The UMOJA IX Conference held this year at the College of Alameda was a call to urgency as advertised! Attending this conference brought in to focus many of the issues African-Americans are striving to overcome statewide as well as nationally, academically and as a people. The conference also served as a conduit to connect students that are interested in attending an H.B.C.U. with counselors and recruiters from Clark Atlanta University, Fisk University, Hampton University, Howard University, Philander Smith College, Talladega College, and Wilberforce University. During breakout sessions, students were encouraged to share experiences and ideas to promote unity and community among California African-American Community College students and their advisers.
The UMOJA IX Conference held this year at the College of Alameda had the theme the “Fierce Urgency of Now”. It was a great experience for me as I got to experience and discuss the many issue facing African Americans in college. The different workshops gave me a chance to learn about what can help me as I begin to transfer from community college to a University and to know the tools to help mentor other African American males who don’t have the same opportunities as I have to help them reach their potential.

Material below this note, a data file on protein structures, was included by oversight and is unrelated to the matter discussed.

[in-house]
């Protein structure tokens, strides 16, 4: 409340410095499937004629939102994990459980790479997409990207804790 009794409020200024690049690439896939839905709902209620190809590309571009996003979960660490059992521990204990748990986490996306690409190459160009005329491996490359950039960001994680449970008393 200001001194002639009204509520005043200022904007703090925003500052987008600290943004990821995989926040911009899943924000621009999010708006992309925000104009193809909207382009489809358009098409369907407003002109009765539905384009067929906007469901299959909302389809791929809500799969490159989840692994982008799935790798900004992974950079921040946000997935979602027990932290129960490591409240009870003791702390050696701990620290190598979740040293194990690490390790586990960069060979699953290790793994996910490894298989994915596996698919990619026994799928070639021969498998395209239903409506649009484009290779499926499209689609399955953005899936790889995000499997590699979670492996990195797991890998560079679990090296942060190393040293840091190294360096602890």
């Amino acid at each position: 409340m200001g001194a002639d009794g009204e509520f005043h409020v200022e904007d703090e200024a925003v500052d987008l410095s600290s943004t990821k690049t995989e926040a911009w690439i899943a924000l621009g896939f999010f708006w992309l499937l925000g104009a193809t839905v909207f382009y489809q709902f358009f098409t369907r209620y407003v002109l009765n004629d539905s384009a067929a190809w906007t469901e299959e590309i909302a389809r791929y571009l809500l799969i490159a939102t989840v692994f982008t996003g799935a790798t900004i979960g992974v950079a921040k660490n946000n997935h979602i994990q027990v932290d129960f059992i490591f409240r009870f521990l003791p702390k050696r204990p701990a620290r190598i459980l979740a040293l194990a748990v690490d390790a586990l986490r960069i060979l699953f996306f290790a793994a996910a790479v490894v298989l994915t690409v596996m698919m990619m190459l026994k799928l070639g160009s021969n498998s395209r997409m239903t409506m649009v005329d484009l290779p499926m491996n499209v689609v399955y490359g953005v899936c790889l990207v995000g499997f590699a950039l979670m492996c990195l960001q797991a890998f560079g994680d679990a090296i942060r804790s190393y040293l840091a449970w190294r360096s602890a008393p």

Chanel Daniels (tutor in the Learning Center):
The tone of the statewide 2013 Umoja Conference was refreshingly sobering. With a focus on opening up old wounds in order to begin the healing, students, faculty, and all in between were jerked into the reality of “The Urgency of Now.” The role of media consciousness as a crucial tool for empowerment was shouted from the rooftops. Self-love and the debunking of stereotypical “blackness” took a front seat. And for those of us who were willing to be vulnerable, the chills felt only echoed our sentiments of appreciation for this sanctuary of healing.